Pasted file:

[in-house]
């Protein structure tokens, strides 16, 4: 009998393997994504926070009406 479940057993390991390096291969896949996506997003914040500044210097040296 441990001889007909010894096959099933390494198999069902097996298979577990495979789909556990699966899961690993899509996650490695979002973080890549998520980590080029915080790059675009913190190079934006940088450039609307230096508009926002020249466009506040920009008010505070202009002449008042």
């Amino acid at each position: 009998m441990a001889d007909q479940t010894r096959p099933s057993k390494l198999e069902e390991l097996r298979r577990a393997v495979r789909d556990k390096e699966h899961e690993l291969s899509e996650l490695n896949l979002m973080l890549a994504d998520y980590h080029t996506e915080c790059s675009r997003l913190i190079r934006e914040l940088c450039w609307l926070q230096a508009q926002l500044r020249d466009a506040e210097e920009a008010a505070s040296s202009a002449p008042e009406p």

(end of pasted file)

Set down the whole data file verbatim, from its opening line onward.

[in-house]
């Protein structure tokens, strides 16, 4: 009998393997994504926070009406 479940057993390991390096291969896949996506997003914040500044210097040296 441990001889007909010894096959099933390494198999069902097996298979577990495979789909556990699966899961690993899509996650490695979002973080890549998520980590080029915080790059675009913190190079934006940088450039609307230096508009926002020249466009506040920009008010505070202009002449008042």
């Amino acid at each position: 009998m441990a001889d007909q479940t010894r096959p099933s057993k390494l198999e069902e390991l097996r298979r577990a393997v495979r789909d556990k390096e699966h899961e690993l291969s899509e996650l490695n896949l979002m973080l890549a994504d998520y980590h080029t996506e915080c790059s675009r997003l913190i190079r934006e914040l940088c450039w609307l926070q230096a508009q926002l500044r020249d466009a506040e210097e920009a008010a505070s040296s202009a002449p008042e009406p």